Times staff report
The AT&T Alabama African-American History Calendar has been highlighting the achievements of the state’s best and brightest since 2011. It highlights the achievements of 12 notable Alabamians for a calendar year. Here is a listing of honorees who have had a compelling impact on Alabama and beyond, with the year they have appeared on the calendar.
The Rev. Joseph Lowery (2013)
The Rev. Joseph Lowery is known as the “Dean of the Civil Rights Movement,” due to his work to establish equality for all races and ethnicities. Born in Huntsville, Ala., Lowery became pastor of Warren Street Methodist Church in Mobile, Ala., in 1952 and got involved with the civil rights movement. In 1957, he co-founded the Southern Christian Leadership Conference (SCLC) with the Rev. Dr. Martin Luther King Jr., the Rev. Fred Shuttlesworth, and the Rev. Ralph David Abernathy. He was the president of the Atlanta chapter of the SCLC in Atlanta, Ga., and served as the group’s national president from 1977 to 1997.
John Mitchell Jr. (2015)
In 1971, Mobile, Ala., native John Mitchell Jr. became the first African-American to play varsity football for the University of Alabama. In his second season, Mitchell became the team’s first African-American co-captain. And at 21 years old, he became the school’s first African-American assistant coach and the youngest coach hired at the university. Mitchell later joined the NFL as a defensive line coach for the Cleveland Browns in 1991 and for the Pittsburgh Steelers in 1994.
Judge Vanzetta Penn McPherson (2017)
Montgomery, Ala.’s, Judge Vanzetta Penn McPherson has served 30 years as a civil rights lawyer and federal magistrate judge. She served as assistant attorney general in 1975 and spent 16 years in solo law practice. Her fields of expertise include domestic relations law and civil rights law. Her most famous case was filed in 1987 against white officer who had promoted only one African-American deputy since 1954 and maintained an openly racially abusive environment. As a result of that case, the Montgomery County Sheriffs’ department now has several black deputies in leading positions, as well as an African-American sheriff.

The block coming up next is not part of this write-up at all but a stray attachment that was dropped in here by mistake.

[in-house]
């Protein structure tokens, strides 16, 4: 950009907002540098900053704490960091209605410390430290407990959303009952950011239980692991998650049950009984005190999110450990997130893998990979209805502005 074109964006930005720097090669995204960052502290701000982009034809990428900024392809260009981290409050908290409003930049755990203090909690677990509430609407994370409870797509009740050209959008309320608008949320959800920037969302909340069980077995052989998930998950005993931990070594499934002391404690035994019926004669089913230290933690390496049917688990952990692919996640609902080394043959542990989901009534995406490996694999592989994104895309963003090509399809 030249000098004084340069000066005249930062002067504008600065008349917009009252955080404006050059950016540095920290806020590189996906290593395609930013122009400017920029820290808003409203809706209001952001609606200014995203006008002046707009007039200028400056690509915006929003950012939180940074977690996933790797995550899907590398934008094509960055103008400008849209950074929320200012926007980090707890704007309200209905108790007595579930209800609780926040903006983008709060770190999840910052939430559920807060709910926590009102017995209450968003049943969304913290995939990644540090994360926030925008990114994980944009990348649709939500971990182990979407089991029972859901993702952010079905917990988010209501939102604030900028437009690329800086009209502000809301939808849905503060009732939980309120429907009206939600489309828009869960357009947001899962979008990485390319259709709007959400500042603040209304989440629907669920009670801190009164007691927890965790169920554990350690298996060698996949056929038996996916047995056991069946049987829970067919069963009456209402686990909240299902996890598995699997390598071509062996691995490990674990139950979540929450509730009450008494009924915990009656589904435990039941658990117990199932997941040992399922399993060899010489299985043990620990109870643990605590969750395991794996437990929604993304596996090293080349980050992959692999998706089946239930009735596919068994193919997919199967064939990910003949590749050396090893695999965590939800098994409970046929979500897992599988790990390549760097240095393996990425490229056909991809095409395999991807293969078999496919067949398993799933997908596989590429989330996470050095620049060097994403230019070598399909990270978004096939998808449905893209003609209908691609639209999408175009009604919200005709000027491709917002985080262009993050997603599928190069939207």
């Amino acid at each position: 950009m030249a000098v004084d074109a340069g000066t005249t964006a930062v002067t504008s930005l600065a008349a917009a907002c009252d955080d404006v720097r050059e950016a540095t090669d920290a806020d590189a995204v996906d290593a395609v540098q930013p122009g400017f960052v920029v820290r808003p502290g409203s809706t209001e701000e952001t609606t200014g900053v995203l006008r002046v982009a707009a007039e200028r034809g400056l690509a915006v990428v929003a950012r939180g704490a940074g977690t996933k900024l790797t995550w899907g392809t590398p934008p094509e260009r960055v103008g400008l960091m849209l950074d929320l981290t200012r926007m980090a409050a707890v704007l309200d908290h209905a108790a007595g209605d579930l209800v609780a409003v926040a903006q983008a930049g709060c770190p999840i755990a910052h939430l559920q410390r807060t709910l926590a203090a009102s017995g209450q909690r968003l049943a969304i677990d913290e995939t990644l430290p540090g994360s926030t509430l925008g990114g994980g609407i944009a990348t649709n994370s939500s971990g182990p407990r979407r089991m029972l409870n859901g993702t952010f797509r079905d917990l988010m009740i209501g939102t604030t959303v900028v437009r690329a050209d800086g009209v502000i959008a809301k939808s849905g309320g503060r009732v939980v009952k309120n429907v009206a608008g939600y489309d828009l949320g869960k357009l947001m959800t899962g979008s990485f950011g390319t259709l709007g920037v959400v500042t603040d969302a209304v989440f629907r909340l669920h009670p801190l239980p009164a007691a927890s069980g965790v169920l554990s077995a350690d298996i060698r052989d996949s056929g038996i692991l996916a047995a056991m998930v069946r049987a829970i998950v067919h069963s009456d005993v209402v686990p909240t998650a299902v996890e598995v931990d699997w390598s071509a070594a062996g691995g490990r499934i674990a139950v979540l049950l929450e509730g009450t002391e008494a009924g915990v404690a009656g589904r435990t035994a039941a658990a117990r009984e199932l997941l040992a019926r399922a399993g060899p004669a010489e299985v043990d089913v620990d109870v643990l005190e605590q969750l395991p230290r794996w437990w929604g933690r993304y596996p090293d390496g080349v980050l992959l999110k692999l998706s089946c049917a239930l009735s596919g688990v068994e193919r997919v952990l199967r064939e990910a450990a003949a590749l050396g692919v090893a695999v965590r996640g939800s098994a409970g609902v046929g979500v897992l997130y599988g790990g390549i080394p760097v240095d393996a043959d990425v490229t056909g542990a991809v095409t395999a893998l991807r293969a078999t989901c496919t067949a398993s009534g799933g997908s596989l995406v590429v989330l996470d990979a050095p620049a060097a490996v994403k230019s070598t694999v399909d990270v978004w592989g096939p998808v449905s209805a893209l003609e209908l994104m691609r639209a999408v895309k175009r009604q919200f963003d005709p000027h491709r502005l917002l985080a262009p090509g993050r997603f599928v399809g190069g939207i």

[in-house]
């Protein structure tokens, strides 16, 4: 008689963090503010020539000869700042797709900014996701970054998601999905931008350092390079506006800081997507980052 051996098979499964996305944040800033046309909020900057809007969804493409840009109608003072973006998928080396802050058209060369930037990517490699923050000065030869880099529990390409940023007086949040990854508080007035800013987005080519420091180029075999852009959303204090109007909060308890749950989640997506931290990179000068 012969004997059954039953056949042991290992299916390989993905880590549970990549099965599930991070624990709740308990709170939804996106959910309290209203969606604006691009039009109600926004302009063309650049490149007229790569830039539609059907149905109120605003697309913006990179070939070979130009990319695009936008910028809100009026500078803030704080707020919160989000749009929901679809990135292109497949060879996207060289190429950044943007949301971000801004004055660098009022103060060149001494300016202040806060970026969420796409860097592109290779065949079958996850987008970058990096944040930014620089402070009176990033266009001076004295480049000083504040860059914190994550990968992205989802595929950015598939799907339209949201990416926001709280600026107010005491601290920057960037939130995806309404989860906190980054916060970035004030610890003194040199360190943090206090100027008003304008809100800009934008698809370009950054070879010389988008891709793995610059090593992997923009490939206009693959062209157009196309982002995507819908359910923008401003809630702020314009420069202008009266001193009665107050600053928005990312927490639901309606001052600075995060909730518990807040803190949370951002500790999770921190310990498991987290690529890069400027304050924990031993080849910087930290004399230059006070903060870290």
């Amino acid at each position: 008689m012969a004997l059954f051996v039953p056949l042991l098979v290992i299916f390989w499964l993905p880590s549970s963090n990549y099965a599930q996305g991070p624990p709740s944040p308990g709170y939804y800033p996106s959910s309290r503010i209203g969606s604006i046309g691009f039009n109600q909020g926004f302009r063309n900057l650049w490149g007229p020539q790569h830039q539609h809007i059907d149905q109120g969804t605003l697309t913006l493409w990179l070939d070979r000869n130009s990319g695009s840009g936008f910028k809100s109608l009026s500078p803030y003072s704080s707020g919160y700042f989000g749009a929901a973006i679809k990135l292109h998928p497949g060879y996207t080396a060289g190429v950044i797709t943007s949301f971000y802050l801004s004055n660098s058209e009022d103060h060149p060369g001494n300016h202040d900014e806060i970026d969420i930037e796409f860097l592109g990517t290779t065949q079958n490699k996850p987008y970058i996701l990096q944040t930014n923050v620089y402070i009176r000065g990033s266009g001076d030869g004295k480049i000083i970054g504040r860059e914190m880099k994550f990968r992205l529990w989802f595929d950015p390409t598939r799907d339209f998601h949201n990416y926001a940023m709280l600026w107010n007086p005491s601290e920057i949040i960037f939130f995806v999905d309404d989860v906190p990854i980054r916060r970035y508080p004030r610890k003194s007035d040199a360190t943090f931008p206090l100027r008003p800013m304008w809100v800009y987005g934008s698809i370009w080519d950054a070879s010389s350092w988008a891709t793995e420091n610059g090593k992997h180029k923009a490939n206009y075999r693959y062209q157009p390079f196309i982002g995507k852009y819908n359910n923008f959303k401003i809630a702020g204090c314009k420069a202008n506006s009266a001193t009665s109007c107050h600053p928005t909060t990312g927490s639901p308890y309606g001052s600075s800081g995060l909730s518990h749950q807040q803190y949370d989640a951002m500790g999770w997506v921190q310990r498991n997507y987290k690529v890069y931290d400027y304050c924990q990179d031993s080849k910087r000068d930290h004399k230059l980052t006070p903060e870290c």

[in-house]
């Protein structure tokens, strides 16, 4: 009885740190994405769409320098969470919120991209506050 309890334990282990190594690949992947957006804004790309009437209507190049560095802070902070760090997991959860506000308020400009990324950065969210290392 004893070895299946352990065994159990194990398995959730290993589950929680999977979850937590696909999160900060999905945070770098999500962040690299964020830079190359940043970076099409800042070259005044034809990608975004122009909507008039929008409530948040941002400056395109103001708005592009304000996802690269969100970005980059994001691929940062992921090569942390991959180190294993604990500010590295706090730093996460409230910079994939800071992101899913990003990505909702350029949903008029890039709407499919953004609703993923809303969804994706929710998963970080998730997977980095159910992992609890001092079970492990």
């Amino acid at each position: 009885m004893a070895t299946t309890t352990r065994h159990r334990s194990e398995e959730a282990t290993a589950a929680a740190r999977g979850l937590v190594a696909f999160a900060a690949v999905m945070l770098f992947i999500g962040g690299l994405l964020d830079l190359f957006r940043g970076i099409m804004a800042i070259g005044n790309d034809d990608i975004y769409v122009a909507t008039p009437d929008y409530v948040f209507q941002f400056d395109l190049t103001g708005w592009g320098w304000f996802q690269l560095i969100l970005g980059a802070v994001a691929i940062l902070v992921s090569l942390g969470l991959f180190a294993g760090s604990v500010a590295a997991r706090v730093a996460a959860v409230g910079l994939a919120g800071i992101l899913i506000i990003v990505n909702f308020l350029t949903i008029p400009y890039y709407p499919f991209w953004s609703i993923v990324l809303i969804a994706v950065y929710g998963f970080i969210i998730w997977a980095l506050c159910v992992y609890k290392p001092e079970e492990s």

Jesse Owens (2012)
Oakville, Ala., native Jesse Owens became a national and international hero when he jumped 26.4 feet in the 1936 Berlin Olympic Games, winning gold and smashing the idea of Aryan supremacy. Owens’ world record stood for 25 years. After a stellar track and field career, which included more records either held alone or shared by other members of the International Association of Athletics Federations, Owens retired and became an inspirational public speaker. In 1955, he was named an ambassador of sports by President Dwight Eisenhower and traveled worldwide promoting amateur athletics. Owens also supported youth service organizations around the world and wrote two autobiographical books.
Satchel Paige (2013)
Satchel Paige, born Leroy Robert Paige in 1906 in Mobile, Ala., is known as the greatest pitcher in the Negro Leagues history and one of the greatest baseball players of any race of all time. In 1923, he joined semi-pro Negro Leagues baseball team the Mobile Tigers, launching a 22-year career playing for black teams before playing in the Major Leagues. In 1948 Paige was signed to the Cleveland Indians for two seasons and then played for the St. Louis Browns for three years. Paige became a celebrity due to his talent and style on the field. He co-starred in the western “The Wonderful Country” in 1959, and his autobiography “Maybe I’ll Pitch Forever” was a best-seller in 1962. Paige retired in 1965 at 60 years old. He signed on as a coach for the Atlanta Braves in 1968.
Henry Panion (2014)
Henry Panion is a professor in the Department of Music at the University of Alabama at Birmingham (UAB). As a producer, composer, arranger, and orchestrator, his work has earned two Grammy Awards, two Dove Awards, and a host of other national music awards and nominations. He is most known for his work as conductor and arranger for superstar Stevie Wonder, for whose performances and recordings he has led many of the world’s most notable orchestras. And he made history by topping the Billboard charts on both the Gospel and Classical Crossover charts simultaneously. He has also worked with noted artists, such as the Winans; Chet Atkins; Ellis Marsalis Jr. with the SuperJazz Big Band; Eugenia Zukerman; Aretha Franklin; the Blind Boys of Alabama; Chaka Khan; the Lionel Hampton Orchestra; and American Idol winners Carrie Underwood and Ruben Studdard. Panion founded the UAB Recording Studio, where award winning recordings by such groups as the UAB Gospel Choir and the UAB Jazz Ensemble have been produced.
#BlackHistoryMonth: Notable black Alabamians will be updated throughout the remainder of February. Read Part One, Part Two, Part Three, Part Four, Part Five, Part Six, Part Seven, Part Eight, Part Nine